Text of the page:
Hurtful Things People Say When You Lose a Pet – and How You Can Respond
If you have ever experienced the loss of a pet, you know the pain is deep, raw and genuine. These emotions of grief are real and the last thing you need is someone saying something hurtful to you.
The first thing I say to my clients is, “It is important to become aware, be prepared, and come to terms that people are going to say hurtful things to you” during your time of grief.
For the most part people do want to support you, yet they are unsure of what to say. They don’t mean to be hurtful, yet their words about your beloved companion’s death can trigger unexpected feelings or reactions. I will warn you, most of the time you will feel unprepared for these unsupportive statements.
Things That People Say
Here is a small fraction of what people typically say to someone after the loss of a pet. Being prepared on how to react is extremely important when your heart is raw with grief. In my books about coping with pet loss, I cover each one of these comments in more detail.
It’s Only and Dog/Cat/Bird/Horse/Bird – You Can Get Another One
When someone says this to you, this is the time for you to respond, “Thank you,” and make your exit. To engage and try to educate this person can be exhausting. It is your sole job when experiencing grief to not exert your emotional and physical energies on those who do not understand.
Are You Still Grieving?
This is a very insensitive question to pose to someone who is feeling sad or depressed when a pet has died. It suggests that there should be a time limit on the grief process and that you’ve taken it too far.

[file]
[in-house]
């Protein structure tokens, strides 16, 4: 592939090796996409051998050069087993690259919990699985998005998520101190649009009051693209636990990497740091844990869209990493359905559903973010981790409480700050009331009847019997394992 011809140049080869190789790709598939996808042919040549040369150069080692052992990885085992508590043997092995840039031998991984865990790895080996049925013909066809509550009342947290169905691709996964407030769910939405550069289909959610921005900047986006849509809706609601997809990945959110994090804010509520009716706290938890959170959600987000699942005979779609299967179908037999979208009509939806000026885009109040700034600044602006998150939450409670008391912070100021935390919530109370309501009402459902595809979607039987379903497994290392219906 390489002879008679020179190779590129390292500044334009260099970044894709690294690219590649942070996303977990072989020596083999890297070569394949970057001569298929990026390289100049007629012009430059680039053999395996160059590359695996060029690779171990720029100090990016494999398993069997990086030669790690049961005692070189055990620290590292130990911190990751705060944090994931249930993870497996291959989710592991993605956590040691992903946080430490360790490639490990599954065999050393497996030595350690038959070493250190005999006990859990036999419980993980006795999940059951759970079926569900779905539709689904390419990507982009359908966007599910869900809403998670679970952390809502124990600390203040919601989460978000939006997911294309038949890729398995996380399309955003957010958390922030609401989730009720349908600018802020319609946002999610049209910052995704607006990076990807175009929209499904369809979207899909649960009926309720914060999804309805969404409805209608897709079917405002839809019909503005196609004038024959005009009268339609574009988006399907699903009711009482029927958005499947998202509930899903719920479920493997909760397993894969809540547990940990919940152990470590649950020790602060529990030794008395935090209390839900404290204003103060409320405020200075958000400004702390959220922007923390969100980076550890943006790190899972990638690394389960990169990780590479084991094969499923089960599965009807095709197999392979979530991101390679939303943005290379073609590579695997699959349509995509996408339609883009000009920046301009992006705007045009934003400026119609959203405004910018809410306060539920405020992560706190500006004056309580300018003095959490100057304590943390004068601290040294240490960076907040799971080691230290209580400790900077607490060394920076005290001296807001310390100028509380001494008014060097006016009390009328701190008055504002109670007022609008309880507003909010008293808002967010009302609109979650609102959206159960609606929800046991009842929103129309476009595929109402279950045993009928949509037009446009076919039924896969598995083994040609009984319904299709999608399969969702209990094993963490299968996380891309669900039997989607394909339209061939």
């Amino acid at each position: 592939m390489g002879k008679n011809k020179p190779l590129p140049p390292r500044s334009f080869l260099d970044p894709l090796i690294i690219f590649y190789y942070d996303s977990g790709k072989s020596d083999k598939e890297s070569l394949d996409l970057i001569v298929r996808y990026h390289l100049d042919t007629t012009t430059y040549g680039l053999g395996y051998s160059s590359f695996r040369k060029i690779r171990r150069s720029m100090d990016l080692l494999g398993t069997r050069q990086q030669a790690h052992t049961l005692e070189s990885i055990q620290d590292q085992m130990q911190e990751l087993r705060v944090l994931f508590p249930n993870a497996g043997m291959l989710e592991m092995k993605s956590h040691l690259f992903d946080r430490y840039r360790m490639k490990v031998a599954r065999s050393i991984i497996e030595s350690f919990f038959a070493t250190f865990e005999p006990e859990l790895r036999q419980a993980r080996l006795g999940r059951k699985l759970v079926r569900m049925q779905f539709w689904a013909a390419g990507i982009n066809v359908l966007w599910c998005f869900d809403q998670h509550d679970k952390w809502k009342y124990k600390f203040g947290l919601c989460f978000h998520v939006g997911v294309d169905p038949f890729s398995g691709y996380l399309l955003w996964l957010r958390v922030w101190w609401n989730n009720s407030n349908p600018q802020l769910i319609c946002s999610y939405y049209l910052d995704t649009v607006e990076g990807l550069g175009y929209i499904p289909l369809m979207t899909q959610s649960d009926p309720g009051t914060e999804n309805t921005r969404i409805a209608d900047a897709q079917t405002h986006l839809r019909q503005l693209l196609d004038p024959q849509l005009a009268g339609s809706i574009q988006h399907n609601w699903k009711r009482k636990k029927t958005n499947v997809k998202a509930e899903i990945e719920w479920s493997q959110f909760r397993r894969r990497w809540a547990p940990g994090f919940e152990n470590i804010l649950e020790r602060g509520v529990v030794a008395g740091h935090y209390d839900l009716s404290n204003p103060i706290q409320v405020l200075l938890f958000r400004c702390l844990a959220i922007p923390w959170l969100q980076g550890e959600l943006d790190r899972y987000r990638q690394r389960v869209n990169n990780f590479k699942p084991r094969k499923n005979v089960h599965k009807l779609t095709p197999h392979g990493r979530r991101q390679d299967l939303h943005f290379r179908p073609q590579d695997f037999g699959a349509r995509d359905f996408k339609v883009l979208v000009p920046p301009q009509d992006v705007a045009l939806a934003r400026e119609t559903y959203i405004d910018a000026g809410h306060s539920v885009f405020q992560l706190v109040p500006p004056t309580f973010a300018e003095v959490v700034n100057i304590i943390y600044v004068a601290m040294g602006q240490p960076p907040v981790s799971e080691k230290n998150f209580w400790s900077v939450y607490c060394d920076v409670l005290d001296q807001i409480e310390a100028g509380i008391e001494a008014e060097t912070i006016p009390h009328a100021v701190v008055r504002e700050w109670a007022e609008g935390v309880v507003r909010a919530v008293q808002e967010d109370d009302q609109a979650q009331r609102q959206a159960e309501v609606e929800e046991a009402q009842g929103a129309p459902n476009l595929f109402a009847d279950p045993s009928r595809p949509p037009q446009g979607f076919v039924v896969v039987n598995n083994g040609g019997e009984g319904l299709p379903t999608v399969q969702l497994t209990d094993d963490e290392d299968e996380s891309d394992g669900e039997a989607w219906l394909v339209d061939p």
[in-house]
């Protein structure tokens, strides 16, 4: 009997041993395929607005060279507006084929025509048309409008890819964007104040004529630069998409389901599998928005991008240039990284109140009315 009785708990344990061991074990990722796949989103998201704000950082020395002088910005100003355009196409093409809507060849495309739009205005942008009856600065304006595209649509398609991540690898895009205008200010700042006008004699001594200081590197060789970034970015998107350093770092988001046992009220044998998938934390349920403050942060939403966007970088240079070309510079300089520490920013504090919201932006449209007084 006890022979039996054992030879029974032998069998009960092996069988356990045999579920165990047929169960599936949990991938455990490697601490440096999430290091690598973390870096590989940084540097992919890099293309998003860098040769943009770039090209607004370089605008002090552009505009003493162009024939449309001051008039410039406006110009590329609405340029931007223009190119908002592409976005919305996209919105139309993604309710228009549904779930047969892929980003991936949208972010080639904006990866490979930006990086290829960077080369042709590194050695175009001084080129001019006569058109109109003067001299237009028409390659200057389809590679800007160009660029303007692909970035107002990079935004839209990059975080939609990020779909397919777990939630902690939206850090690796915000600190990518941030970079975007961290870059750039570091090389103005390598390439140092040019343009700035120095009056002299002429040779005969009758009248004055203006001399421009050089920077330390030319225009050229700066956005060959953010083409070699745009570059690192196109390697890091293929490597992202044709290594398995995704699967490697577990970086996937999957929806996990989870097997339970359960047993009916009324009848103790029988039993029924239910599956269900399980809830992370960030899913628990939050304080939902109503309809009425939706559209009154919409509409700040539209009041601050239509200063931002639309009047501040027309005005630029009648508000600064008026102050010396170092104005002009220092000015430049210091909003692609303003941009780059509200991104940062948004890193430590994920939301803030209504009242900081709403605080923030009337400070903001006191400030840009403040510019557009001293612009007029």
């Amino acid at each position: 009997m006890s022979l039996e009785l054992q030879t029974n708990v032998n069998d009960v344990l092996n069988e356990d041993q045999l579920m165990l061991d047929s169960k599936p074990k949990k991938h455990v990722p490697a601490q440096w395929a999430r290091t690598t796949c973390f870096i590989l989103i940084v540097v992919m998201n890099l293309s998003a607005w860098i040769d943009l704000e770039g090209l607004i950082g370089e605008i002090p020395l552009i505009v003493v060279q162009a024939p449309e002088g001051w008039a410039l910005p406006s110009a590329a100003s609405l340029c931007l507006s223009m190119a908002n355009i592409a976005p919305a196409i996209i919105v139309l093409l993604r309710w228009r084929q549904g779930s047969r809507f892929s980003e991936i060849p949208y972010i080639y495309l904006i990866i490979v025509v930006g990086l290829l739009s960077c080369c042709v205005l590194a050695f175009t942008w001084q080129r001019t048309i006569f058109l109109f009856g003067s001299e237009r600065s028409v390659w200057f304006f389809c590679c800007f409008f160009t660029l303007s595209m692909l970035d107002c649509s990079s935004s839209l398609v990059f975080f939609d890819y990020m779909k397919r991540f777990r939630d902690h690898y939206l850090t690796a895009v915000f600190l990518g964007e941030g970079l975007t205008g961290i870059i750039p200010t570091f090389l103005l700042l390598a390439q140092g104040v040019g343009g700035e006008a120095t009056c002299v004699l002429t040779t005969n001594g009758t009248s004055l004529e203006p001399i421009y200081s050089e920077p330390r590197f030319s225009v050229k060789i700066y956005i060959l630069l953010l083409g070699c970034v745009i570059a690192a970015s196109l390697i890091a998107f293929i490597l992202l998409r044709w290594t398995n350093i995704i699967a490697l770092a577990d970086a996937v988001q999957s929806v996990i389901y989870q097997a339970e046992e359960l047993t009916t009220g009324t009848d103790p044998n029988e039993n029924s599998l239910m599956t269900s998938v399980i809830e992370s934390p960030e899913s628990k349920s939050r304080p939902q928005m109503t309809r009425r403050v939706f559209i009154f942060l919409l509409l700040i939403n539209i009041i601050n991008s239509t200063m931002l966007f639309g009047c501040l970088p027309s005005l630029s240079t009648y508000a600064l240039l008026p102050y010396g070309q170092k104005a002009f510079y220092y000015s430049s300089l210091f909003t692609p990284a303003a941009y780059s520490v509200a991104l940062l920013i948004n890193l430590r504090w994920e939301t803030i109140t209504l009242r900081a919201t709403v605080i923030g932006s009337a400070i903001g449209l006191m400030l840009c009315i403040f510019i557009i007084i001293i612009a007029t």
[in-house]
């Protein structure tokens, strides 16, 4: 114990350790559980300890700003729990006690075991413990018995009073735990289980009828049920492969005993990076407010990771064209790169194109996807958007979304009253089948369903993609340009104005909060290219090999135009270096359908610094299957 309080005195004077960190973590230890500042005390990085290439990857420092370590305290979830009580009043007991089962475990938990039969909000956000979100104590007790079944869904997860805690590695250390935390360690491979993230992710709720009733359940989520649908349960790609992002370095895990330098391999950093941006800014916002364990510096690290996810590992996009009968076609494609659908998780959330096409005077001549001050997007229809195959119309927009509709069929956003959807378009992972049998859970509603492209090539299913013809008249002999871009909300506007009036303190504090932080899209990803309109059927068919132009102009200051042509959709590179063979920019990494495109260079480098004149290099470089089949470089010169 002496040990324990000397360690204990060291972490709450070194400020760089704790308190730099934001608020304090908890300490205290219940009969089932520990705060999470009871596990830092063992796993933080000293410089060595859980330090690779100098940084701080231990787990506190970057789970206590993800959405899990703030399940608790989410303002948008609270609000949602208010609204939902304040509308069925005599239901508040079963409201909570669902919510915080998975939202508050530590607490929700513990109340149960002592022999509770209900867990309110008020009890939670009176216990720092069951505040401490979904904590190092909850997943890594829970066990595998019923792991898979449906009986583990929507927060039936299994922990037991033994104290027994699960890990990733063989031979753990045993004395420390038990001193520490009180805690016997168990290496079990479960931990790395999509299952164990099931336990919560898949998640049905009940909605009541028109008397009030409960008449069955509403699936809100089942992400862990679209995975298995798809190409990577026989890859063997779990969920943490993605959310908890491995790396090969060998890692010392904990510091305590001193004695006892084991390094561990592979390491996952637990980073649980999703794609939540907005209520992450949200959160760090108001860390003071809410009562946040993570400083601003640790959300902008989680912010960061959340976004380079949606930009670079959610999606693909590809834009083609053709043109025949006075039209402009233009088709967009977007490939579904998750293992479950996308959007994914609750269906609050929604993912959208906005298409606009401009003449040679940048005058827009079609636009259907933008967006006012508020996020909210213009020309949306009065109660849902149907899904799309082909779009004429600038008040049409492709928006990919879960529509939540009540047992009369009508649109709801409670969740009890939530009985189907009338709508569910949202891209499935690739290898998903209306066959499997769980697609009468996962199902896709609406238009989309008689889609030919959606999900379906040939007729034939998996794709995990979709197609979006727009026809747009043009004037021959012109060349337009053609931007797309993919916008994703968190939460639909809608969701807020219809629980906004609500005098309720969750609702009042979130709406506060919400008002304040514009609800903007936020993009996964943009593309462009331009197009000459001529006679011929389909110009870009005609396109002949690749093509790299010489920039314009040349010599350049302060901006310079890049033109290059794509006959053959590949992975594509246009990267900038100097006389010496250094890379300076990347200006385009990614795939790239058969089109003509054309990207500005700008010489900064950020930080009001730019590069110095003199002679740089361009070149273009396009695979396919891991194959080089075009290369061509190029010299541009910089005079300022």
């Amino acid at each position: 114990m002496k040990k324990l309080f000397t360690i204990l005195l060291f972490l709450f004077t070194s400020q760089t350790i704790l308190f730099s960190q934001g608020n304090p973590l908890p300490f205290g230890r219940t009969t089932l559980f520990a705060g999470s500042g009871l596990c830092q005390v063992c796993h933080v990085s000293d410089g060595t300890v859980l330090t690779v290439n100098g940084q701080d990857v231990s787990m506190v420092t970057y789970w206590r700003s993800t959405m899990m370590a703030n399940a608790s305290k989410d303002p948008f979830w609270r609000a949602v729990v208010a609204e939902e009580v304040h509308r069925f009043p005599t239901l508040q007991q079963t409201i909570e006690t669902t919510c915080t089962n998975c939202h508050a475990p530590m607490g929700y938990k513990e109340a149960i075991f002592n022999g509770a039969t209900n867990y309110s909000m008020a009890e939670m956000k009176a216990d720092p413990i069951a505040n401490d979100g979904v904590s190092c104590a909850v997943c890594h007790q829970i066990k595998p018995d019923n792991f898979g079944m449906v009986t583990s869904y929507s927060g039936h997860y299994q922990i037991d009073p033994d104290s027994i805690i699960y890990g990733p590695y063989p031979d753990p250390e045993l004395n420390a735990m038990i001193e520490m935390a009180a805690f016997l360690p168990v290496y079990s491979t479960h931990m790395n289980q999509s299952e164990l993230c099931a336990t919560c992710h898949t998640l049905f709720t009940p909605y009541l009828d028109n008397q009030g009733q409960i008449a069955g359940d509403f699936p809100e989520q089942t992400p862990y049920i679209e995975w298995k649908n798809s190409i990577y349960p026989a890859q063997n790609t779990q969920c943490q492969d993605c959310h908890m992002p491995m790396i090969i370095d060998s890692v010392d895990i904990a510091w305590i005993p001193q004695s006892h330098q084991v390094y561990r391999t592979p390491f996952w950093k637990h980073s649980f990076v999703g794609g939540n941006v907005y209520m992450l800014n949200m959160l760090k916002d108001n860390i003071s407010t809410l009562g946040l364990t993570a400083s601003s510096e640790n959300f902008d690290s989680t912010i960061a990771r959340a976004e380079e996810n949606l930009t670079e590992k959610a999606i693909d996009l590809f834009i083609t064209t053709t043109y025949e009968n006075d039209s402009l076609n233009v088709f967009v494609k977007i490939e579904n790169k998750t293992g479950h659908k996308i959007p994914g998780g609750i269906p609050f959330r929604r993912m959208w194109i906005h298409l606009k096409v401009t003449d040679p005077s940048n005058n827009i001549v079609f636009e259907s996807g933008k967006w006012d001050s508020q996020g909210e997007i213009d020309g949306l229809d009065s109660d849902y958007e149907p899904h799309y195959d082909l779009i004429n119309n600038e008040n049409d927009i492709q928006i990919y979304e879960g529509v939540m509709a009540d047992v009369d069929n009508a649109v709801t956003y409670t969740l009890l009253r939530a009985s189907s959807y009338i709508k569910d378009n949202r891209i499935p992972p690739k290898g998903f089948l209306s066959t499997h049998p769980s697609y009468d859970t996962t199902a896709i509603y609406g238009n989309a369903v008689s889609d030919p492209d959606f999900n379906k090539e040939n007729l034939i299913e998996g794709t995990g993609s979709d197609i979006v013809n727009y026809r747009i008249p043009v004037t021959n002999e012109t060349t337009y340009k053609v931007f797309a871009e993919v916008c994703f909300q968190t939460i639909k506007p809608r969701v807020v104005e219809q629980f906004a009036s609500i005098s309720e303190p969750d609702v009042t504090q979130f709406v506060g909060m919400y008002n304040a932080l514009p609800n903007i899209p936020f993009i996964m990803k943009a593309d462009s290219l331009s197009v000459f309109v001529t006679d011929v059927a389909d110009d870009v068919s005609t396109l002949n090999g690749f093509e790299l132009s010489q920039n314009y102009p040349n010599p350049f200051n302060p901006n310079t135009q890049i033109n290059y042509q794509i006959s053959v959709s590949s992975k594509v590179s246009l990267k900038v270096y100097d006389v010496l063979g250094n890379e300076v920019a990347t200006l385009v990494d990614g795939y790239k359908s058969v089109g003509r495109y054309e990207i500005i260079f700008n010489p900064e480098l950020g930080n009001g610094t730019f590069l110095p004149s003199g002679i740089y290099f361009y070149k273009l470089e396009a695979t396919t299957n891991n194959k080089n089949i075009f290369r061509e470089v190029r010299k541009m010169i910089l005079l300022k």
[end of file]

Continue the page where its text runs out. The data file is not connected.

Grieving doesn’t just go away, and it does not have a timetable. If you hear this, you can politely respond, “Yes, I am,” and then again make your exit.
Let Me Tell You What I Did After My Pet Died
Although this statement may seem supportive, it can also be overwhelming and create feelings of guilt. Opening yourself up to a ton of advice now could be helpful, but it could also increase your feelings of anxiety, guilt, hopelessness and being overwhelmed.
A good way to respond is, “I appreciate your thoughts of concern, but I really need someone to listen to my feelings at this time.”
Do You Really Need a Counselor, Coach or Doctor to Get Over the Loss of Your Pet?
There is nothing wrong with seeking support when coping with your pet loss grief. In fact, it is normal when you experience grief and are finding it difficult to move on. The loss of pet is like losing a family member and can continue for a long period of time.
My clients express tremendous relief, when they learn to respond, “Yes, it has helped me understand what I am going through.”
Keep in mind, most people do want to support you when you are coping with the loss of your pet. Yet, for the most part they honestly don’t know what to do or say. It is up to you to take control of the situation. When using the suggestions in this article you will proceed appropriately.
Which hurtful comments have you heard? Have you received other comments that triggered your grief that are not listed here? How did you respond to the comments? Please join the conversation.
Wendy Van de Poll is a pioneering leader in the field of pet loss grief support and the human-animal bond. As a bestselling author, speaker and coach, she has passionately devoted her life to the mission of increasing the quality of life between animals and people. Wendy has run with wild wolves in Minnesota, coyotes in Massachusetts and foxes in her backyard. Please visit her website.